Given the company's free-show status and ties to the public school community, it would be unfair to to issue a star rating, even though, for a good half, they were looking like a circus that might one day go pro. But that is not in their DNA.  They do a string of leisurely spread out dates during the summer in the San Francisco Bay Area.  They rely on funding in various forms. No tickets sales, which makes me wonder if this is the first “free circus” I have ever seen. Probably.

In 2009, when I saw the show in its second season, I had hoped they would move in a more quasi professional direction, like the old Pickle Family Circus, but that does not appear to be in the cards.

One day, when Circus Bella’s day has passed, looking back, those who correctly remember, will write about that the troupe's terrific little band.


Allegra's Mom said...

2624David, I'm writing the review for circus Bella for spectacle. But before I did I thought I'd return from the grave and make a few comments to you first. Your putting things into categories of "professional" and "recreational" I find artificial and inaccurate. David Hunt, the Gentile family have been with circus Zoppe. Abby has worked professionally often over the years. She was first in my circus class as a kid years back. Ross Travis pole/physical comedian has a tour through Canada of his one-man show later in the summer. the apprentice in the DeMarcelo was doing an African folk skills communication movement piece called "hambone." This was a means of communication among slaves. Hambone is very popular among the African-American Bay Area population. It isn't easy either to achieve the speed. And now also there is the socioeconomic aspects of the performance. You might be asking yourself "why don't they just open a for-profit enterprise like Ringling did?" Because they were young and wanted to do something now – something the Bay Area which is being taken over by neocons – can afford. Something the children can see for free like make a circus was free. The reality is everyone is scrambling to survive. They did not have the luxury of tons of rehearsal. The show was rough in spots. Of course the pauses need to be taken out and they will be. You are entitled to your opinion. But reducing it to "the band was nice" is grossly unfair in my opinion. The musicians love the show and playing for it. Everyone has passion to put on a circus. The director Sara Moore is a pro, X Ringling clown, Atlantic City clown, one woman clown shows veteran. Everyone is serious – absolutely serious and for real. And I'd like to know where else clowns can be nurtured nowadays? There is a place for circus Bella and shows like it. Choosing to perform in the bright sunlight where every imperfection is magnified takes guts. the kids loved the Prescott stilt dancers and physical proximity of the performers who I found unpretentious unlike Cirque du Soleil and ingenuous. They were the real deal. It doesn't get realer than this. Quibbling about messing up a pole to me misses the point.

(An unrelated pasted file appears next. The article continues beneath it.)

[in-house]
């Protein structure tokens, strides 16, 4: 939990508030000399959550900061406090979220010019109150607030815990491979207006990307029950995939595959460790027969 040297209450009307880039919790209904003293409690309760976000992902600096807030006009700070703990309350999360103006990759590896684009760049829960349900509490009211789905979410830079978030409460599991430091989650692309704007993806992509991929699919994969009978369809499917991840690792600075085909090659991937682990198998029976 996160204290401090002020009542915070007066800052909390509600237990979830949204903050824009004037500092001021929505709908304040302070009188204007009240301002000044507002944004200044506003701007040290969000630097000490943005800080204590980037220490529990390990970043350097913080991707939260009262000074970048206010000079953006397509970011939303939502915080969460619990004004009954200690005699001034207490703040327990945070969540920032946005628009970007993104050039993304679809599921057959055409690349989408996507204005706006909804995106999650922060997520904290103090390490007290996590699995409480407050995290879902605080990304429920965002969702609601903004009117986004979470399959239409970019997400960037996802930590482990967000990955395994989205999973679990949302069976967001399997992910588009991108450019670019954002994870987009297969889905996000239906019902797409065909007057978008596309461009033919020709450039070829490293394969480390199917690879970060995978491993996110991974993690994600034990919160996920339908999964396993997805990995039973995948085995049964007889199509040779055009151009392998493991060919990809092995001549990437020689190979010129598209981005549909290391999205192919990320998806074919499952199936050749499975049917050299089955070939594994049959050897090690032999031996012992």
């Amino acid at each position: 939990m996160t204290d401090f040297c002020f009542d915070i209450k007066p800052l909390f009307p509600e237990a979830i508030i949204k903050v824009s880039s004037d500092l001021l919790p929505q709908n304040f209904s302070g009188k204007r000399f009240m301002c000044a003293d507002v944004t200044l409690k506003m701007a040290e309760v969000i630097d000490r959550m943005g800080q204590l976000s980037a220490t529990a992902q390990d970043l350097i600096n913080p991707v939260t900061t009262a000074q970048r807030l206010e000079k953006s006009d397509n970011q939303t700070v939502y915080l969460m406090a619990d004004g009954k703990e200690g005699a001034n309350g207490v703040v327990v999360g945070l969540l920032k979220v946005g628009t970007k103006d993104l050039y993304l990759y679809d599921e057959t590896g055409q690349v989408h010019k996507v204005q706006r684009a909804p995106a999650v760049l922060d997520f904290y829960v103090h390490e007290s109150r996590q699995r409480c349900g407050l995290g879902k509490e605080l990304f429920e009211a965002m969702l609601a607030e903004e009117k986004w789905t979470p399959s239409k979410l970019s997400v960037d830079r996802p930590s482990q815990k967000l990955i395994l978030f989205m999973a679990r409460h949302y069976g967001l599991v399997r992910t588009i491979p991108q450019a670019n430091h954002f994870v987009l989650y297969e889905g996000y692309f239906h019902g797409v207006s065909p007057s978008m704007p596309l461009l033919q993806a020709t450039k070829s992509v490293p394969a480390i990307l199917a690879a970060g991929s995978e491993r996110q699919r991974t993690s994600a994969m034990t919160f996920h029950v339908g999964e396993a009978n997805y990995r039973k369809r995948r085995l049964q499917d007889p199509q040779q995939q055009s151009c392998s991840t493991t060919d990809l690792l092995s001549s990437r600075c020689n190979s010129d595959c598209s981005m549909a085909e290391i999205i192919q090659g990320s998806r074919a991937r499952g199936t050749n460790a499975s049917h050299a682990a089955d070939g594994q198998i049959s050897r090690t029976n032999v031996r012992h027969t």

Showbiz David said...

Thanks for posting. Judy. I would encourage you to re-read my review. Contrary to your curiously unfounded assertion that my “reducing it [the show] to ‘the band was nice' is grossly unfair,” you overlook the good marks I give to The Gentile Family. To Munn and to Kaluza. Not to mention favorable nods to some of the clowning. And I hardly said the band was merely “nice”. I gave them glowing attention, no? In this one category, music, I wold rank Bella higher than the old Pickle Family Circus.

So who is unfair here?

A review is only one person’s opinion, and I stand by mine.